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A New Discovery For Treating Trauma

8th October 2020

Meditation is receiving a lot of attention in the wellbeing space – more so than ever in fact.

Whether it’s online meditation programmes or apps, never before has this tool been so widely available. 

Meditation’s positive impact is beyond question; research has consistently shown that there are a number of physical and mental health benefits from the practice such as a reduction in stress levels and an increase in resilience.

 However, there are some specific circumstances where meditation may not be the best starting point for certain individuals looking to reduce their stress levels. If an individual has a history of trauma or anxiety, meditation can sometimes have the reverse effect.

Trauma Is More Common Than We Realise

Trauma may sound like a dramatic word to use, but many more people in our society have experienced it than we realise.

The important thing to remember is that trauma is never about the event. Events in and of themselves are not traumatic. Trauma is the internal reaction to a single or ongoing event or events whereby the nervous system and the brain become overwhelmed.

We tend to experience trauma when we find ourselves in a situation or ongoing situations where we perceive ourselves to be helpless, powerless and lacking control.

Why Meditation Might Be A Bad Start

Focusing your attention on your internal world and your breath as is required in meditation can often be overwhelming for these individuals. The fact that many practices instruct you to close your eyes whilst doing it could even exacerbate the problem further.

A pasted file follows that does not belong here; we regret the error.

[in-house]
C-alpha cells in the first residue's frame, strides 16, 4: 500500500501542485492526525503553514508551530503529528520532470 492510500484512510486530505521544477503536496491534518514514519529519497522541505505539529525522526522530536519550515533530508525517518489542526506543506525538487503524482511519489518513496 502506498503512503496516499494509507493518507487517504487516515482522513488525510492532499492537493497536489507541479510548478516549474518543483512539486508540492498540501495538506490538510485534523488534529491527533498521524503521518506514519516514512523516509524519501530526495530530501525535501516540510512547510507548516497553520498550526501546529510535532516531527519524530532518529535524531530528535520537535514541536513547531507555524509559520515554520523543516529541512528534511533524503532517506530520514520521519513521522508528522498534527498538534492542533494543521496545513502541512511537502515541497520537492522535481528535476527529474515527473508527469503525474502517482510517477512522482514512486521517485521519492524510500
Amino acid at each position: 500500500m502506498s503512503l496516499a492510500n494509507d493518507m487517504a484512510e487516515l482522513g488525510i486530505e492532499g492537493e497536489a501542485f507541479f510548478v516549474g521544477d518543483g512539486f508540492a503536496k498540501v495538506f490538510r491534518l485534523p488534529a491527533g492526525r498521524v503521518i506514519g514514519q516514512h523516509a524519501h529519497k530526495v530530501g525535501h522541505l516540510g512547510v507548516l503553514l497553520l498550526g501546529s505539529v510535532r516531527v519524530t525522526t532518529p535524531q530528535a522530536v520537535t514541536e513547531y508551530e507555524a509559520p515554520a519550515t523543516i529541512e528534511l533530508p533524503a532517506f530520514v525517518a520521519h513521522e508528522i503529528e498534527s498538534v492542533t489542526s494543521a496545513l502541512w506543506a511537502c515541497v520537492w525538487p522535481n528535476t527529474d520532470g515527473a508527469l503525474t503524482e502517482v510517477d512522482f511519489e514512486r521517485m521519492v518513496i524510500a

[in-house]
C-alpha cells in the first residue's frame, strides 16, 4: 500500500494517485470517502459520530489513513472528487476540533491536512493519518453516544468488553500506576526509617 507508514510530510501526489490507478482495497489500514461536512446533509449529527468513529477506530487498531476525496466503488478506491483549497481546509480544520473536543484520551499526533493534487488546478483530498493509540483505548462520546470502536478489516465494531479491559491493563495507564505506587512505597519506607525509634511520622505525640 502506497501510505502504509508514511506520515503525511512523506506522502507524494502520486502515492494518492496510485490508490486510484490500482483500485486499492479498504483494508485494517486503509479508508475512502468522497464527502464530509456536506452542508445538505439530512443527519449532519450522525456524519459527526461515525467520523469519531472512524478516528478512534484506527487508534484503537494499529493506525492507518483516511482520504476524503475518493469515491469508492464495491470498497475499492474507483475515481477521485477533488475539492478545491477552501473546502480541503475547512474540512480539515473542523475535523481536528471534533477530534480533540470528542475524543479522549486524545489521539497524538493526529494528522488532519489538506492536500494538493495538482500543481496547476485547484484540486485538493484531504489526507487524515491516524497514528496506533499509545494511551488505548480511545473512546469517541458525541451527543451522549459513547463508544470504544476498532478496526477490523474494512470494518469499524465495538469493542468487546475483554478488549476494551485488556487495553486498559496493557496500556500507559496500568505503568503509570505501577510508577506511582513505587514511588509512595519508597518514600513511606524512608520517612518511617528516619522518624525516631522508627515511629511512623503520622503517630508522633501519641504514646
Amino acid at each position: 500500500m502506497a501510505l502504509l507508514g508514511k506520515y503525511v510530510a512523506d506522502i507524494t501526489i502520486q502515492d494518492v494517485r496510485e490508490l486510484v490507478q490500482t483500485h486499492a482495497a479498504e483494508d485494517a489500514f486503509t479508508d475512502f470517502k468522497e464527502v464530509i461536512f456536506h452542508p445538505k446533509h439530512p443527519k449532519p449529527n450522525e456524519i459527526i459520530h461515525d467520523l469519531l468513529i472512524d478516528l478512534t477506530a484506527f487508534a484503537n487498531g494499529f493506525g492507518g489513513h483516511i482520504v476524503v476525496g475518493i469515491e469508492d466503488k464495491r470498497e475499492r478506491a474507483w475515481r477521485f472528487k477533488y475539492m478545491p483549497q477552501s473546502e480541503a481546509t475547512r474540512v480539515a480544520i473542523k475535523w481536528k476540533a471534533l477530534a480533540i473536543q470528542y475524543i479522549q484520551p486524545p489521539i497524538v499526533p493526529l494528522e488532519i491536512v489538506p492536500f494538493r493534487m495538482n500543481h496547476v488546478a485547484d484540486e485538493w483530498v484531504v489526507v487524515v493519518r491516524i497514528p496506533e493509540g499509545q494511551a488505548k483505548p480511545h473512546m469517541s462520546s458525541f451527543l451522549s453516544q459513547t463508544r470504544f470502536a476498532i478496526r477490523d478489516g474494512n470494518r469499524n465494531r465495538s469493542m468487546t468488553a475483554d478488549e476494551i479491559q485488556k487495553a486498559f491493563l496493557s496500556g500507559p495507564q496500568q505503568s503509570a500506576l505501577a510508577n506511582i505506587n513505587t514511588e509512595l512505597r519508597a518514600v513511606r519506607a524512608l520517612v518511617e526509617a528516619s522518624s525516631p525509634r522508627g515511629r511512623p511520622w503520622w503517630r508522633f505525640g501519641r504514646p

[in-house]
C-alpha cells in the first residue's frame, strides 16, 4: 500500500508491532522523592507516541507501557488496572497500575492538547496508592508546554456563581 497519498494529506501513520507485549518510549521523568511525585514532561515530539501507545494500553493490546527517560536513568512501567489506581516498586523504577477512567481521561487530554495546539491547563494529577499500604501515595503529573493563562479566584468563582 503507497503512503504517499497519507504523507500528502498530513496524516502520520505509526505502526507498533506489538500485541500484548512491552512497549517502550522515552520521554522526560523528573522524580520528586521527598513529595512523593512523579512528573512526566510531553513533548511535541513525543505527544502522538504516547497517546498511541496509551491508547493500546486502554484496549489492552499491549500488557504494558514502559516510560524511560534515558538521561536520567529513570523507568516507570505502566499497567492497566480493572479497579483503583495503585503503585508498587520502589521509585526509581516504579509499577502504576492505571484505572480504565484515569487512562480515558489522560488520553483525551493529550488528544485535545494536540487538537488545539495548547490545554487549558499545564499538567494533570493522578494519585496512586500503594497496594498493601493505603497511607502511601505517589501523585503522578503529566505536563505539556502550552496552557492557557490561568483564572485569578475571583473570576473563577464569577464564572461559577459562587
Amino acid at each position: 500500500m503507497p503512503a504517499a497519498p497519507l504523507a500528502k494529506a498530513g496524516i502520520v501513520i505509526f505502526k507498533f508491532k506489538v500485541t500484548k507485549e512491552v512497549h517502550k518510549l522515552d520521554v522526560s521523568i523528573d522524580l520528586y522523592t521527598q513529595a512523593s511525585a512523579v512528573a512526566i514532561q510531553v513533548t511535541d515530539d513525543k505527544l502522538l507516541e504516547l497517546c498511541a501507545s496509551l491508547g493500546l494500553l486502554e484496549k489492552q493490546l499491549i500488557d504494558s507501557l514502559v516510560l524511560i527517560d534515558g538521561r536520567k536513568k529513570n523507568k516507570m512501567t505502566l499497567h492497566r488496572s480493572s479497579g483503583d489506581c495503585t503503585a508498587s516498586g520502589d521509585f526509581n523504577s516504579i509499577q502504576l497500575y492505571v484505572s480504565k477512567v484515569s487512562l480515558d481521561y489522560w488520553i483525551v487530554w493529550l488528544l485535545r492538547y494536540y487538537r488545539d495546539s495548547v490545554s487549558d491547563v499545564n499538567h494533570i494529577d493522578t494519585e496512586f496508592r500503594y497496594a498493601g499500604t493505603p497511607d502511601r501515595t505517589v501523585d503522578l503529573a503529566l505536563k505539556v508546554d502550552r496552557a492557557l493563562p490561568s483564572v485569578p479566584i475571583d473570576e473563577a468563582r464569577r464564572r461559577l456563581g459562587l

If your mind is already racing with thoughts or your breathing is shallow and dysregulated, directing your attention to these areas can be very stressful.

In these instances, it would be more helpful to teach these individuals other exercises that allow them to feel safe and regulated in their minds and bodies before perhaps progressing to meditation at a later stage.

Keep Your Feet On The Ground

Grounding exercises that encourage individuals to become aware of the experience of their feet being on the floor or of their backs being supported by a firm chair will help them to feel safe in their bodies and comfortable and present in their environments.

Another helpful exercise is to imagine in your mind’s eye the people in your life, either now or in the past, that you feel a connection with and who allow you to feel safe and calm.

Therapist Comments

“Psychologists are now starting to recognise a new pathway for trauma,” says leading therapist Khody Damestani, who co-founded the mental fitness company, MyMindPal.

“Trauma is not just experiencing shocks like car accidents or relational abuse of some form. It has now been shown that everyday stress without adequate recovery can produce traumatic effects in the mind and the body.

“Stress and trauma are widespread, now more than ever. A multifaceted approach to wellbeing is vital to address this in a comprehensive manner.

“Meditation is undoubtedly a great tool, but there needs to be a range of other strategies and approaches included in any well-being offering to ensure that all individuals in an organisation can find exercises that provide them with the support and coping mechanisms that they need to thrive.”

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